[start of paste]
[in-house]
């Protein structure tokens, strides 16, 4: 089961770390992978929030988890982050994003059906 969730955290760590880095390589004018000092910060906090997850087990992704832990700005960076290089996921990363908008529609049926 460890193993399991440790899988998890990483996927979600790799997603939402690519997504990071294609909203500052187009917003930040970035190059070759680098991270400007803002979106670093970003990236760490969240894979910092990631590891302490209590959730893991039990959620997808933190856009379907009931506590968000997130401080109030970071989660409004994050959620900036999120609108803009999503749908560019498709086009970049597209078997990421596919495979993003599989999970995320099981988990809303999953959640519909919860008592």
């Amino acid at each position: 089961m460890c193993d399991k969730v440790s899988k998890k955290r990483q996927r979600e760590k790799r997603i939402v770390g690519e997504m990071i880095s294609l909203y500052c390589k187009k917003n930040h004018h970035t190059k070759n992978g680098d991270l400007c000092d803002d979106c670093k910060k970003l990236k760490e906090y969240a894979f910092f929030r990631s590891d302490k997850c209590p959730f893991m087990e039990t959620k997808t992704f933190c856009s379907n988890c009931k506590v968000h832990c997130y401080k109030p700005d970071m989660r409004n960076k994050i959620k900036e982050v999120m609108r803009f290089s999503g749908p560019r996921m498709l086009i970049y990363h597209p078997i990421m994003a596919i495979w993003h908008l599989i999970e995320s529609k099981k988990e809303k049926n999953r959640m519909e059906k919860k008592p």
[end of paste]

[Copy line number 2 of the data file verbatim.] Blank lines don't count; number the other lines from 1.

């Protein structure tokens, strides 16, 4: 089961770390992978929030988890982050994003059906 969730955290760590880095390589004018000092910060906090997850087990992704832990700005960076290089996921990363908008529609049926 460890193993399991440790899988998890990483996927979600790799997603939402690519997504990071294609909203500052187009917003930040970035190059070759680098991270400007803002979106670093970003990236760490969240894979910092990631590891302490209590959730893991039990959620997808933190856009379907009931506590968000997130401080109030970071989660409004994050959620900036999120609108803009999503749908560019498709086009970049597209078997990421596919495979993003599989999970995320099981988990809303999953959640519909919860008592």